3 Questions Digital Series

Garret Suhrie

An interview from Art in Embassies 3 Questions Digital Series with Garret Suhrie, who speaks about his creative process and photography.

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Full Transcript

My name is Garrett Suhrie. I’m a photographer specializing in nocturnal landscapes. So we did a couple of cross-country road trips in my childhood. My dad was unable to fly, so every couple of summers we’d just drive out to the West Coast, to Yosemite and Yellowstone, and visit a bunch of parks along the way. My brothers, the whole time, their face is buried in the game, boy. But I was just head out the window the entire time, just completely in love with the landscape. So I got like even from a young age, I was always drawn to that.

And yeah, I definitely have them to thank for taking me on those trips because they really kind of connect, really dug that dugout, that love into. My dad got me a subscription to National Geographic when I was six.

And, you know, growing up in central Pennsylvania, I thought the problem was just boring trees and flat. And, you know, it was like, this is not the most impressive landscape to grow up in, getting a small taste of how big the world was and just the amazing people that are out there and the amazing scenes.

And it was just it just, like, sparked my imagination and just made me really just want to see the world, I mean, and all the amazing places on it. So I feel like that as an introduction, that that introduction as a kid is really kind of what sparked my interest in the world as a whole and wanting

to get out and see as much as I could. My dad gave me on my 18th birthday, my grandfather’s camera, which is this ultimate delta, like it’s six different lenses. And it was it was an antique, but got the job done.

I was a painting major at Tyler School of Art. When I was going there, I also started traveling. I did like Semesters and Tokyo and Rome and kind of fell in love with traveling to. And painting didn’t really seem to seemed like it would mesh well with my love of travel.

So that’s when I started, picked up the camera and started exploring that as a medium. I like to treat every photograph like that and really hard to kind of bring the the grandeur and the beauty of of a place into just a 2D frame.

So whatever I can do to kind of convey how amazing that places is. Whatever can draw your eye in and kind of give you that sense. There’s lots of parks that I’ve been to dozens of times. I mean, I’ve spent years just wandering around Utah and Arizona, Colorado and all the same places dozens of times.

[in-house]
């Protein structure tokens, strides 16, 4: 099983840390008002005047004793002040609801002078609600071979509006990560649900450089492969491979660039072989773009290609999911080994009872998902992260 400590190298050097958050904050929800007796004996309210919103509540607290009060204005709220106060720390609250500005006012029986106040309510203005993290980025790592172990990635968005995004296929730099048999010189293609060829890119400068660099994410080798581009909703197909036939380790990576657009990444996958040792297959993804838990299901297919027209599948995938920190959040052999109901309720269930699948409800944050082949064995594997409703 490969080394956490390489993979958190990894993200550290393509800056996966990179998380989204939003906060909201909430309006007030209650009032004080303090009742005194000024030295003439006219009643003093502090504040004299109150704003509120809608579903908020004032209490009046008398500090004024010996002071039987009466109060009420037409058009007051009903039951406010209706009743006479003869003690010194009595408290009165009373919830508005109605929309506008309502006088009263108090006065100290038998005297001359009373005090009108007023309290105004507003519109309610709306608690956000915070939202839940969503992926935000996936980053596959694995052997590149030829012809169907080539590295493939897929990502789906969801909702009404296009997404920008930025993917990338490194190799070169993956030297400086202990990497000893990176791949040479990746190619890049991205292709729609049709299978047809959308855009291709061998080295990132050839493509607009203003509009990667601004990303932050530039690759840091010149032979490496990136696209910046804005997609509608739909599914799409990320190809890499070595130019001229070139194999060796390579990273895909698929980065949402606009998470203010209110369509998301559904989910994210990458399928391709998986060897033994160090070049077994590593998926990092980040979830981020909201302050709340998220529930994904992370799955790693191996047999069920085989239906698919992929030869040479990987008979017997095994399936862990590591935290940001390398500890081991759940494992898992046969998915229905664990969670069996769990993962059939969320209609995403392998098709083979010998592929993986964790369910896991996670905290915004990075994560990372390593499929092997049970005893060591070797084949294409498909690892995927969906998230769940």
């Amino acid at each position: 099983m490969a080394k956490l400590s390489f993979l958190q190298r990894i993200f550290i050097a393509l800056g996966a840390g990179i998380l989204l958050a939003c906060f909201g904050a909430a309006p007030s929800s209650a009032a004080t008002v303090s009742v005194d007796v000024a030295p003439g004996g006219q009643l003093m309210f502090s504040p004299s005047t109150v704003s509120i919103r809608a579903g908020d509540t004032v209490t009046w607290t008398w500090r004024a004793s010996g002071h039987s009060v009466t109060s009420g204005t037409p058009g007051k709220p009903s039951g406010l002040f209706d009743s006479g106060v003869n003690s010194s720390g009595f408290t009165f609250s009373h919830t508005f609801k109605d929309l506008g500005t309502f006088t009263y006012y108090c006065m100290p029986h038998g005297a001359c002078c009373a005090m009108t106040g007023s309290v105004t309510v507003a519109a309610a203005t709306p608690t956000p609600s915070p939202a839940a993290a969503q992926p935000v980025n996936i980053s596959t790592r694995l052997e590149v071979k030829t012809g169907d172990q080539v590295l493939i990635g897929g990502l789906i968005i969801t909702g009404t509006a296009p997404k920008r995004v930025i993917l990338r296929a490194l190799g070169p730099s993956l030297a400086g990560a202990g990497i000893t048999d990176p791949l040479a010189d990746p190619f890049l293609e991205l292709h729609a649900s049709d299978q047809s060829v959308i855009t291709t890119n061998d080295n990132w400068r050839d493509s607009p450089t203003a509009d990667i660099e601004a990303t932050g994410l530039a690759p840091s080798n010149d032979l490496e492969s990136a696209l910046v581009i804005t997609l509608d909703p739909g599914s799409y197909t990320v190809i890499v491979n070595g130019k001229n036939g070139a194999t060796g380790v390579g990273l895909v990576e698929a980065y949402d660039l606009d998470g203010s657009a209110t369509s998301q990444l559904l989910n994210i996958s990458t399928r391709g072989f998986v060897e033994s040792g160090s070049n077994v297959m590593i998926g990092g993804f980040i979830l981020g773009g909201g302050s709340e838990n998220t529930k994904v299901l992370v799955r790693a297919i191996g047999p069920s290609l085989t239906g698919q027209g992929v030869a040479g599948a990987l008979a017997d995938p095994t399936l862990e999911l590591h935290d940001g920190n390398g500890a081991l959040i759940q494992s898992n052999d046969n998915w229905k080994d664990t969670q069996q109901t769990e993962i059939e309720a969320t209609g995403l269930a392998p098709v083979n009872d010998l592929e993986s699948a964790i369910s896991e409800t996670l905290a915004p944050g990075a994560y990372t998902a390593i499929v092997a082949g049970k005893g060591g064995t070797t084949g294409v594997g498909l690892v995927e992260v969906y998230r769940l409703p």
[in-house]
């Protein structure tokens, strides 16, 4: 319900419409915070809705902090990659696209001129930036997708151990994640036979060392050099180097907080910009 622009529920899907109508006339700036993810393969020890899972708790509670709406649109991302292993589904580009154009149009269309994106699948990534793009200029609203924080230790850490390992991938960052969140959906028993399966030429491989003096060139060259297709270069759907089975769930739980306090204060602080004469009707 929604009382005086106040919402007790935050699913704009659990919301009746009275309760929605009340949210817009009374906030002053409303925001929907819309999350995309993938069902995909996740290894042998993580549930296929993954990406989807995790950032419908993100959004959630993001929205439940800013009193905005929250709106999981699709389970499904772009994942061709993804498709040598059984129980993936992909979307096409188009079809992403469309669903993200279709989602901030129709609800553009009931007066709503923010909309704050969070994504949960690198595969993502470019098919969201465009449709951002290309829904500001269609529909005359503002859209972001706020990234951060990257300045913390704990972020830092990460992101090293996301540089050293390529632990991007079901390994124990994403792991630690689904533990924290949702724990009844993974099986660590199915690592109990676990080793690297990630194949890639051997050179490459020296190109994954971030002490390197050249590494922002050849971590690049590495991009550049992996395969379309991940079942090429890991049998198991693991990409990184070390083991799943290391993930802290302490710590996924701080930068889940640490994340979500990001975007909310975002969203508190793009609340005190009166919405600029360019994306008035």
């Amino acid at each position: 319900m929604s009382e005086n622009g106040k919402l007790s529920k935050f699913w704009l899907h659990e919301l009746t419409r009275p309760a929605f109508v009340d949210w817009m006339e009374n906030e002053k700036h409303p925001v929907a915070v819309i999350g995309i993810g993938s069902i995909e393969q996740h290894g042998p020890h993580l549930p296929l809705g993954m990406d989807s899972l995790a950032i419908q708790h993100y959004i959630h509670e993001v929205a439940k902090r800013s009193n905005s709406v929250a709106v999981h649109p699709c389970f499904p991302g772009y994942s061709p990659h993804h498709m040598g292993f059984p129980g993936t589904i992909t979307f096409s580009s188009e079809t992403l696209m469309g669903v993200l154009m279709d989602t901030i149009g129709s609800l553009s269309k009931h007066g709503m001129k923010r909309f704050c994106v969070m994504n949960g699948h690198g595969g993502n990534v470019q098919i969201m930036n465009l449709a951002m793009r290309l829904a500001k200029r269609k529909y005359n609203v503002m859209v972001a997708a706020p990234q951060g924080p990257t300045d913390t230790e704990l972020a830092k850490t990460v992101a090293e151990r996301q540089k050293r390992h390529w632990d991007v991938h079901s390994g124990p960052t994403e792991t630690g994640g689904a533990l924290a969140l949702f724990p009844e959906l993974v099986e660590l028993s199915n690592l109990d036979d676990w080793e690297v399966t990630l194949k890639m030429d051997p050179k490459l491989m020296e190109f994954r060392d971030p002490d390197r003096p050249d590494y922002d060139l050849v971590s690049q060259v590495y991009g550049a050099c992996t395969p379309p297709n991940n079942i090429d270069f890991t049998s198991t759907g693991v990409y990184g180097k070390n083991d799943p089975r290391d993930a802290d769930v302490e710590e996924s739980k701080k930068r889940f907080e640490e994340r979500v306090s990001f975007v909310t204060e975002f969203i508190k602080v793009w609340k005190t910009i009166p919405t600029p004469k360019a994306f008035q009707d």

Until I get the right wired or get the weather I’m looking for, you know, just capture that perfect moment. Yeah, like Utah and like Escalante I’ve been to a dozen times. I mean, Washington and Oregon, I’ve spent years and visited the same place many times.

I feel like every time you see a place, you can see it completely differently. And just based on, you know, whether the weather’s different or your frame of mind is different and you can find something new every time.

Sometimes it’ll just be a five minute walk from the cars and cancer being the red tide. Sometimes it’ll be, you know, three weeks hiking across Washington. It all depends, really. I mean, I never really know what I’m looking for until I find it.

Sometimes it’s just long backcountry trips, and sometimes it’s just something I see on the side of the road. I can do whatever inspires me at the moment, really. I’ve just always had a, you know, a love of the natural world.

A lot of, you know, everything nature. And I’m just hiking. And the wilderness has always kind of been my passion. So I’ve always just wanted to try and convey some of the beauty that I find out there and, you know, kind of do justice to nature and portray the beauty that I find they’re trying captured on the lens. It’s definitely a feeling that I’m trying, trying to portray. Like sometimes I get out there and I’ll just all, like, laugh, almost cry. Just like the beauty of a place can really just, like, take my breath away.

And so I feel like I’ll know when I when I’ve kind of captured that being a photographer, I get to still do what I love and make a living at it. Sounds pretty win win as far as like, as far as I can say.

I mean, I’ve had some sketchy moments. Tumbling down the waterfall, falling through the frozen lake, that sort of thing. Gotten myself into some silly situations. One time I was on a on a mountain in Vancouver, and I started sliding down the mountain.

And somehow in the middle of this slide, the release of my bear maze came off and I bear maced myself in the face and my water bottle was frozen. So I just had to lay in the snow and just melt snow on my eyes for almost 6 hours until I could finally see again.

It was, you know, myself into some dumb situations, but I try and be saved and I feel like my photography is kind of how I speak, the joy that I find out there. I can’t always describe why this place was amazing, but I usually take a picture of it and translate the awe that I saw there to other people. So it’s just it’s kind of how I share my vision of the world.